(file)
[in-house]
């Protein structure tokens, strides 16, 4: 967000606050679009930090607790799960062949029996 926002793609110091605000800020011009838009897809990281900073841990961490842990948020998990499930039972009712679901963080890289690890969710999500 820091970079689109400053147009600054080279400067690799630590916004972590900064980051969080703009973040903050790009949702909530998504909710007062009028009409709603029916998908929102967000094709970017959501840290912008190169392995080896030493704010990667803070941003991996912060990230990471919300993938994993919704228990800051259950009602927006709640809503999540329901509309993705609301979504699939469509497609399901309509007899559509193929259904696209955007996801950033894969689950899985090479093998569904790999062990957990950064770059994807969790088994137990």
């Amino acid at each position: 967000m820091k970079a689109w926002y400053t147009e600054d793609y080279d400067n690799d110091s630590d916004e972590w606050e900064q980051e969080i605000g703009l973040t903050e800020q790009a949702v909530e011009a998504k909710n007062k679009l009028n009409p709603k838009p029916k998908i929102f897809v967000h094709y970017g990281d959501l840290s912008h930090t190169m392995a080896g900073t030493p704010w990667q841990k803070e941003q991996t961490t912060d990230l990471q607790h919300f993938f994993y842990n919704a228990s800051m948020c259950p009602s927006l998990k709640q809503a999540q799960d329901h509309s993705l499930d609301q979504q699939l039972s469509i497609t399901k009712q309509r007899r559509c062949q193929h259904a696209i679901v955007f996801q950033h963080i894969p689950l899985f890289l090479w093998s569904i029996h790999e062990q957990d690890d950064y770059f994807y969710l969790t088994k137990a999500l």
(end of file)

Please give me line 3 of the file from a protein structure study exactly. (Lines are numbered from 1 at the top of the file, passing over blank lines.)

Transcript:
């Amino acid at each position: 967000m820091k970079a689109w926002y400053t147009e600054d793609y080279d400067n690799d110091s630590d916004e972590w606050e900064q980051e969080i605000g703009l973040t903050e800020q790009a949702v909530e011009a998504k909710n007062k679009l009028n009409p709603k838009p029916k998908i929102f897809v967000h094709y970017g990281d959501l840290s912008h930090t190169m392995a080896g900073t030493p704010w990667q841990k803070e941003q991996t961490t912060d990230l990471q607790h919300f993938f994993y842990n919704a228990s800051m948020c259950p009602s927006l998990k709640q809503a999540q799960d329901h509309s993705l499930d609301q979504q699939l039972s469509i497609t399901k009712q309509r007899r559509c062949q193929h259904a696209i679901v955007f996801q950033h963080i894969p689950l899985f890289l090479w093998s569904i029996h790999e062990q957990d690890d950064y770059f994807y969710l969790t088994k137990a999500l």